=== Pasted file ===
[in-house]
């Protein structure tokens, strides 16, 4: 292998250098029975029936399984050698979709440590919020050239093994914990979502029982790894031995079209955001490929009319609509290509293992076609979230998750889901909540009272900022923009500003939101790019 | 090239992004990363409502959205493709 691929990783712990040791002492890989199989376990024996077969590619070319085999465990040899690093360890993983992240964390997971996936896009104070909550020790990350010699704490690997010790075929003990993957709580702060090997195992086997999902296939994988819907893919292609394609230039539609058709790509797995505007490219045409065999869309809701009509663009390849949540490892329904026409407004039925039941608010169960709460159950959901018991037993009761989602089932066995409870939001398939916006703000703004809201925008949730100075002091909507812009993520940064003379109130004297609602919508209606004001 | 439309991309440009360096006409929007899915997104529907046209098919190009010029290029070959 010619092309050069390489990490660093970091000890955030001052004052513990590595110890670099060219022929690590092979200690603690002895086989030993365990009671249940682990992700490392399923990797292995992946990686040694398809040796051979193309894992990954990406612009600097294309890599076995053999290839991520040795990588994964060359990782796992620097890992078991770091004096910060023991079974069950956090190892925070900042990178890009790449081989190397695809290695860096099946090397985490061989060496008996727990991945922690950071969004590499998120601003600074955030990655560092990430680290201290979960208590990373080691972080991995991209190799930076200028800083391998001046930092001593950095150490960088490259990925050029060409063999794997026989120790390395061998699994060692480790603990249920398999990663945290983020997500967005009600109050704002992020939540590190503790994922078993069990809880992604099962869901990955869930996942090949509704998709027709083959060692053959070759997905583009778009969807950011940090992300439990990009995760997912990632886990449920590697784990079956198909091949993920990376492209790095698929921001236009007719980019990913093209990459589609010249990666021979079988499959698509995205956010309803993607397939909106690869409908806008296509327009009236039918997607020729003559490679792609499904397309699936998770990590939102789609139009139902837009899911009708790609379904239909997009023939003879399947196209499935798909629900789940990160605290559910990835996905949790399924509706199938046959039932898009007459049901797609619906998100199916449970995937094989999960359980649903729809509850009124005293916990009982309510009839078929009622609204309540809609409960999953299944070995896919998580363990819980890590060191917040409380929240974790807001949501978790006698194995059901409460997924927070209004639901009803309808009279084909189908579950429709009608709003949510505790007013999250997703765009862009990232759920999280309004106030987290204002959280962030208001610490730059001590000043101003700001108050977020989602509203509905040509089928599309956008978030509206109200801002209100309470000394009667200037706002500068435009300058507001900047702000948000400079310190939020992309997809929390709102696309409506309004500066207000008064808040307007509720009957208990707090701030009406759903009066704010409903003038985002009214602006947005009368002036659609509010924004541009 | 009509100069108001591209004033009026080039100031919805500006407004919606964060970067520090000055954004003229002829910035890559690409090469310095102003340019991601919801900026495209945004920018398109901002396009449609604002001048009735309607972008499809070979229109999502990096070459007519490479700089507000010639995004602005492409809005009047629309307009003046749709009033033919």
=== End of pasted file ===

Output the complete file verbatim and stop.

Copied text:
[in-house]
């Protein structure tokens, strides 16, 4: 292998250098029975029936399984050698979709440590919020050239093994914990979502029982790894031995079209955001490929009319609509290509293992076609979230998750889901909540009272900022923009500003939101790019 | 090239992004990363409502959205493709 691929990783712990040791002492890989199989376990024996077969590619070319085999465990040899690093360890993983992240964390997971996936896009104070909550020790990350010699704490690997010790075929003990993957709580702060090997195992086997999902296939994988819907893919292609394609230039539609058709790509797995505007490219045409065999869309809701009509663009390849949540490892329904026409407004039925039941608010169960709460159950959901018991037993009761989602089932066995409870939001398939916006703000703004809201925008949730100075002091909507812009993520940064003379109130004297609602919508209606004001 | 439309991309440009360096006409929007899915997104529907046209098919190009010029290029070959 010619092309050069390489990490660093970091000890955030001052004052513990590595110890670099060219022929690590092979200690603690002895086989030993365990009671249940682990992700490392399923990797292995992946990686040694398809040796051979193309894992990954990406612009600097294309890599076995053999290839991520040795990588994964060359990782796992620097890992078991770091004096910060023991079974069950956090190892925070900042990178890009790449081989190397695809290695860096099946090397985490061989060496008996727990991945922690950071969004590499998120601003600074955030990655560092990430680290201290979960208590990373080691972080991995991209190799930076200028800083391998001046930092001593950095150490960088490259990925050029060409063999794997026989120790390395061998699994060692480790603990249920398999990663945290983020997500967005009600109050704002992020939540590190503790994922078993069990809880992604099962869901990955869930996942090949509704998709027709083959060692053959070759997905583009778009969807950011940090992300439990990009995760997912990632886990449920590697784990079956198909091949993920990376492209790095698929921001236009007719980019990913093209990459589609010249990666021979079988499959698509995205956010309803993607397939909106690869409908806008296509327009009236039918997607020729003559490679792609499904397309699936998770990590939102789609139009139902837009899911009708790609379904239909997009023939003879399947196209499935798909629900789940990160605290559910990835996905949790399924509706199938046959039932898009007459049901797609619906998100199916449970995937094989999960359980649903729809509850009124005293916990009982309510009839078929009622609204309540809609409960999953299944070995896919998580363990819980890590060191917040409380929240974790807001949501978790006698194995059901409460997924927070209004639901009803309808009279084909189908579950429709009608709003949510505790007013999250997703765009862009990232759920999280309004106030987290204002959280962030208001610490730059001590000043101003700001108050977020989602509203509905040509089928599309956008978030509206109200801002209100309470000394009667200037706002500068435009300058507001900047702000948000400079310190939020992309997809929390709102696309409506309004500066207000008064808040307007509720009957208990707090701030009406759903009066704010409903003038985002009214602006947005009368002036659609509010924004541009 | 009509100069108001591209004033009026080039100031919805500006407004919606964060970067520090000055954004003229002829910035890559690409090469310095102003340019991601919801900026495209945004920018398109901002396009449609604002001048009735309607972008499809070979229109999502990096070459007519490479700089507000010639995004602005492409809005009047629309307009003046749709009033033919």